... In relation to the first theoretical idea underlying our analysis, it has been observed how heteronormative stereotypes and labels generate differences. In this sense, previous literature suggests that gender roles and relations in PE are exemplified through normative and stereotyped expectations (Greenspan et al., 2019) following heteronormative social patterns (Kite & Bryant-Lees, 2016). Specifically, in this study, homosexual students state that they are used to being undervalued or ridiculed because of their sexual identity, so they therefore prefer to go unnoticed in PE. ...
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... Furthermore, recent studies suggest that LGBTQ+ youth participate in sports to a lesser extent than their heterosexual peers (Doull et al., 2018;Calzo et al., 2014). This disparity is more pronounced for sexual minority males than sexual minority females 1 (Greenspan et al., 2019). Current research on diversity in sport is primarily being conducted to better understand experiences of LGBTQ + in different sport contexts and the unique barriers that may challenge their participation (Herrick & Duncan, 2018). ...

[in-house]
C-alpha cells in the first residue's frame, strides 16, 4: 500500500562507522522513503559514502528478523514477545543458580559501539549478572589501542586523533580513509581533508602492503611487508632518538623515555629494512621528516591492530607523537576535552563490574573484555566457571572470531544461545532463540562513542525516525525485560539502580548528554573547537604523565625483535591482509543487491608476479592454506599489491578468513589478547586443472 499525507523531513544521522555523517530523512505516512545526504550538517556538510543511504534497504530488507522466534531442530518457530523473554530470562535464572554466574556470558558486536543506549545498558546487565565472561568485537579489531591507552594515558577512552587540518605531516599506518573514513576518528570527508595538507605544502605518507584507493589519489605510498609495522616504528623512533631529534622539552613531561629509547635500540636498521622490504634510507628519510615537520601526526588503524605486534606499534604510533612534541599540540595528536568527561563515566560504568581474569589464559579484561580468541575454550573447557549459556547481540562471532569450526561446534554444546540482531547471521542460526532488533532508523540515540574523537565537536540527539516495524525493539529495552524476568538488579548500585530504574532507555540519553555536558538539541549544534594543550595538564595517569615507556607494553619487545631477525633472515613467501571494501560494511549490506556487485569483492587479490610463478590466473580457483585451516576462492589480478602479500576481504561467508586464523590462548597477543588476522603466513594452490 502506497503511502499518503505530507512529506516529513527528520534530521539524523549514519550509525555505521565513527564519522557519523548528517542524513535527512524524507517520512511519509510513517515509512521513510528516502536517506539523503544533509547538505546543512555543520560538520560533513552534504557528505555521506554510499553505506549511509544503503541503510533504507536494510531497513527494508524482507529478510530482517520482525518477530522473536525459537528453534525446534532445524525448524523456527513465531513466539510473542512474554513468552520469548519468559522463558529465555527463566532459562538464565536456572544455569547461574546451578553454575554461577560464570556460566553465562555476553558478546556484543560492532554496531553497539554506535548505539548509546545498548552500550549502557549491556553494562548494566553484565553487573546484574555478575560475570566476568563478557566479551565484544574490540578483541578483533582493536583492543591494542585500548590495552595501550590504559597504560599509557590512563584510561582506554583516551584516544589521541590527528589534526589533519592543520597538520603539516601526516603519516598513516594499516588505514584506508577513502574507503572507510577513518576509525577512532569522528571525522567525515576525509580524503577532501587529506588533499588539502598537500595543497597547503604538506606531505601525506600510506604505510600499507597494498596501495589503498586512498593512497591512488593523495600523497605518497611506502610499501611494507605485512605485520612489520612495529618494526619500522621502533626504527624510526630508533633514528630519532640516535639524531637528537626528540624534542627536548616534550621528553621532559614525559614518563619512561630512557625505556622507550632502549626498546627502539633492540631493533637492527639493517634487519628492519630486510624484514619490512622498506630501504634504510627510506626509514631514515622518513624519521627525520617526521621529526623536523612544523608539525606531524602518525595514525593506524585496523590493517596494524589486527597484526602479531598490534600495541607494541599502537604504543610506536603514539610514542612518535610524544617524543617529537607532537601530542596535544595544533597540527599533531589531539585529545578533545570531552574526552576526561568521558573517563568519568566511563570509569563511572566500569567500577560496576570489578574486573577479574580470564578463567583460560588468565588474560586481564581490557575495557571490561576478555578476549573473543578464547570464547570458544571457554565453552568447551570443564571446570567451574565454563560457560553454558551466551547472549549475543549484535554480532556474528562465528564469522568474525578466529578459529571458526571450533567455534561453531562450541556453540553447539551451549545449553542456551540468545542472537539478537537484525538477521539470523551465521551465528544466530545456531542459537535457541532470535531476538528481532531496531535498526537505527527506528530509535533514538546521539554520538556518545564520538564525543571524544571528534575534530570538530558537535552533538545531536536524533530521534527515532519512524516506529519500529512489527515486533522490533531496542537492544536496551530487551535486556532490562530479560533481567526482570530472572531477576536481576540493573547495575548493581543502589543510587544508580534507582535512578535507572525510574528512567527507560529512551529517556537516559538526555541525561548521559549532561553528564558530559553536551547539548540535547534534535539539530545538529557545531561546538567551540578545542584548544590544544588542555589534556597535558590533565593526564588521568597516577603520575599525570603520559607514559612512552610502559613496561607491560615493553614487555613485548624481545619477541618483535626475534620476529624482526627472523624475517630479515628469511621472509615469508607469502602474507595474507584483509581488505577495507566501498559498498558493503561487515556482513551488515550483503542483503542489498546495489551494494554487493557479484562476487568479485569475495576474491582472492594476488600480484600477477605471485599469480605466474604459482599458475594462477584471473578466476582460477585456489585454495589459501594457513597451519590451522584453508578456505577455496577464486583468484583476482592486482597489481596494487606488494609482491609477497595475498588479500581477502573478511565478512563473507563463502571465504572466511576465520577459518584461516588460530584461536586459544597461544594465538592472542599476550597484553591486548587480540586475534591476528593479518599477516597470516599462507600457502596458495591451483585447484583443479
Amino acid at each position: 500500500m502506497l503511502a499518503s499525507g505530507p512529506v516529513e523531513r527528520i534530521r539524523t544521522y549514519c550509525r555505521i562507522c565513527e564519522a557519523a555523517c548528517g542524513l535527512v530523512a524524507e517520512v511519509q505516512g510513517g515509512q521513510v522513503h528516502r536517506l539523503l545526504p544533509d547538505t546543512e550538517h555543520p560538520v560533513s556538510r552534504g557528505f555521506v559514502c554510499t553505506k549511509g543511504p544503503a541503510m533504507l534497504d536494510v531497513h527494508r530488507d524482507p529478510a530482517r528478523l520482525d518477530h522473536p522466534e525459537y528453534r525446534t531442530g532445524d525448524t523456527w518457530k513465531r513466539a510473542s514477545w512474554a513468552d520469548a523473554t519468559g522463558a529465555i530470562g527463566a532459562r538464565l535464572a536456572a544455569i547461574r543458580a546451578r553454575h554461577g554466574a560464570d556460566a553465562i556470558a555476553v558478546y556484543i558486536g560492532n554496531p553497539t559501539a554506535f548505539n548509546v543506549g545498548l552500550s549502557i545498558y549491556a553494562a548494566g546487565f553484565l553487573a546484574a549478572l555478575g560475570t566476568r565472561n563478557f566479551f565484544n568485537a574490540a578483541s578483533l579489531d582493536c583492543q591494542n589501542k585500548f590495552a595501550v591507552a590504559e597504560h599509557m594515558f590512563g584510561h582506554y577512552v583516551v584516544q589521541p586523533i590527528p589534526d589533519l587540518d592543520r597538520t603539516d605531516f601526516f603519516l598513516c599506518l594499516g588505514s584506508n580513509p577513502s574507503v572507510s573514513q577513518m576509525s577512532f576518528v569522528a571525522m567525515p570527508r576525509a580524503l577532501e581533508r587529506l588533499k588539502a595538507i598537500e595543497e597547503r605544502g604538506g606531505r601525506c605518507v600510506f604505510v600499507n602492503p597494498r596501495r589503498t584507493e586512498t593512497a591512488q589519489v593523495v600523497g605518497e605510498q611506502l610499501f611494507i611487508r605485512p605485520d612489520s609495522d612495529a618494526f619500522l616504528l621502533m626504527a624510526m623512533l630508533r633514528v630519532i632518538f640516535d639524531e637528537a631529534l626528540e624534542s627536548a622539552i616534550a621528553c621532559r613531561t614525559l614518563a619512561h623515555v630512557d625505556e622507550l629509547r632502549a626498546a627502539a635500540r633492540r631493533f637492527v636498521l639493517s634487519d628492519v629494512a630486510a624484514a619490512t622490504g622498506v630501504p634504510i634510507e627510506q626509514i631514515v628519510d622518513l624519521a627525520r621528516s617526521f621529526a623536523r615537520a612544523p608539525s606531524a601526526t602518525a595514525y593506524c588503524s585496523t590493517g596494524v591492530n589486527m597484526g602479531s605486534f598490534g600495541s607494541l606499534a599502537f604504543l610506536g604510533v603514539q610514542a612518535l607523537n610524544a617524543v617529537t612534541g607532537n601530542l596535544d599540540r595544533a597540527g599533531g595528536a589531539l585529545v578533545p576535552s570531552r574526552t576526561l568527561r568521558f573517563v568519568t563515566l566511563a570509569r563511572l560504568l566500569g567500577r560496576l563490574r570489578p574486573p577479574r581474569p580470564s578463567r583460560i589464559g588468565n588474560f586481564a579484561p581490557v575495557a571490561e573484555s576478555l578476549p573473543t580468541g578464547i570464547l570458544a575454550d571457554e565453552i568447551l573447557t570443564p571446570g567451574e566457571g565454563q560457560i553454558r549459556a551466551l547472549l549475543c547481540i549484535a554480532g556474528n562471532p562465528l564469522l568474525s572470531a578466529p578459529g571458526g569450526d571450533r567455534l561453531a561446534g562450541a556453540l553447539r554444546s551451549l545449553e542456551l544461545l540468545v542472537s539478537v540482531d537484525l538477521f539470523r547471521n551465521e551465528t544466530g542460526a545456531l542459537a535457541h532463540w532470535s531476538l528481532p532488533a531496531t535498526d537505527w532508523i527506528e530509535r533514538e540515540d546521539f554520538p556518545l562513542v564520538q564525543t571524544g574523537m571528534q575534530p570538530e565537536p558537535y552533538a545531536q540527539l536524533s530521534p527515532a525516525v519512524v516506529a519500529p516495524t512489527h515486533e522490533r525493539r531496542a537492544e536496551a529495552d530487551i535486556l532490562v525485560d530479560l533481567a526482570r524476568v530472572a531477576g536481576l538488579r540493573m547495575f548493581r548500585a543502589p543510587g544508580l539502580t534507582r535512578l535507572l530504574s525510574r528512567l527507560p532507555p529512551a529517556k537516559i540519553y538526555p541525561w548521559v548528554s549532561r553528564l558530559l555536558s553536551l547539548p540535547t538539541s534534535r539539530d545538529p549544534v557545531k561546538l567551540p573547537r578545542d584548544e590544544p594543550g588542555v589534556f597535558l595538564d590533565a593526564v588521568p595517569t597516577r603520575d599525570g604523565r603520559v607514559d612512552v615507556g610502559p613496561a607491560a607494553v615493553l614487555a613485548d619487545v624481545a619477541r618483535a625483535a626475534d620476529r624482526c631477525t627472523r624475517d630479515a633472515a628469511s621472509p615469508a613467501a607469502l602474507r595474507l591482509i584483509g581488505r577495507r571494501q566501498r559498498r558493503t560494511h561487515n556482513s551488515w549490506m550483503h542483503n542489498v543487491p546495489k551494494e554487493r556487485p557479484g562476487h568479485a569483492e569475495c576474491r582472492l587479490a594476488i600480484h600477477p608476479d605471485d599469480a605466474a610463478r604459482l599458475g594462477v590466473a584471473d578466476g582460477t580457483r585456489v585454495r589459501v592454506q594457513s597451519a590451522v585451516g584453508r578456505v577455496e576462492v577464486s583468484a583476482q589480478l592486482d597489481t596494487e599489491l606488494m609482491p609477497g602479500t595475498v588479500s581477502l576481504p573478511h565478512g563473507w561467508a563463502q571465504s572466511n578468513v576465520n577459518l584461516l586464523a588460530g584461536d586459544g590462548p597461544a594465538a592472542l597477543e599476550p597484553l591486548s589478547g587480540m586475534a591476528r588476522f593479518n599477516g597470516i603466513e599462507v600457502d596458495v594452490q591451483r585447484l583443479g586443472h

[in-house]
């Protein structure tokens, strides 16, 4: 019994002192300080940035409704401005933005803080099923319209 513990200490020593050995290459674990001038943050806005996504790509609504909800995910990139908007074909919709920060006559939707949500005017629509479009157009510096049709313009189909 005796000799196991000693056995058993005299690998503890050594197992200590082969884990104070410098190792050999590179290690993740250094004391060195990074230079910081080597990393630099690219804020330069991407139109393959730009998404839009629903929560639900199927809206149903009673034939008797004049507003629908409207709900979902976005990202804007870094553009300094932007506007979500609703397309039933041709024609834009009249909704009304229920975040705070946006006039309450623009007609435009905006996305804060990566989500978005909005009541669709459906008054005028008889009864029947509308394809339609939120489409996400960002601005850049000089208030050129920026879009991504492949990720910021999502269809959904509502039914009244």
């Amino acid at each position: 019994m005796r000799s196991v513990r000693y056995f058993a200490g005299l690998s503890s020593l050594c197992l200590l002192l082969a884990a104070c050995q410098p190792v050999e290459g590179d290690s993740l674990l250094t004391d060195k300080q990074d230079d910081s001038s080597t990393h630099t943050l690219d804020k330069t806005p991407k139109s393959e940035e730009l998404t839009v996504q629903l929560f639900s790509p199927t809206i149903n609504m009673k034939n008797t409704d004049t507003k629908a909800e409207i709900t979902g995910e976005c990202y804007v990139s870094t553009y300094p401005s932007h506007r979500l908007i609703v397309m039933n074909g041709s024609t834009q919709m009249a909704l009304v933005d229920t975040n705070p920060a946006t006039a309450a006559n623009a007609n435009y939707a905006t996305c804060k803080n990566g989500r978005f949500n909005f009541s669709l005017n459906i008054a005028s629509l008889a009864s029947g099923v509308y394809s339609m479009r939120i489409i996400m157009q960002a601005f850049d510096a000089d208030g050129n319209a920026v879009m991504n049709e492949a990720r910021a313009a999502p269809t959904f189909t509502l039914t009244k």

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... Studies conducted over the last half-century have consistently reported the use of homophobic language, such as words like 'fag' or derogatory jokes about gay people, to be common in male team sport environments. [1][2][3][4] A recent position statement by the American Medical Society for Sports Medicine identified "consistent, good-quality" evidence supporting the need for effective interventions to stop the use of this language due to it being associated with a range of negative health outcomes for young gay and bisexual males. 5 Similarily, a recent systematic review 2 of this evidence described the need to stop this language as a "critical public health concern" because sport settings appear to be a prime community setting for members of this population to report discrimination experiences. ...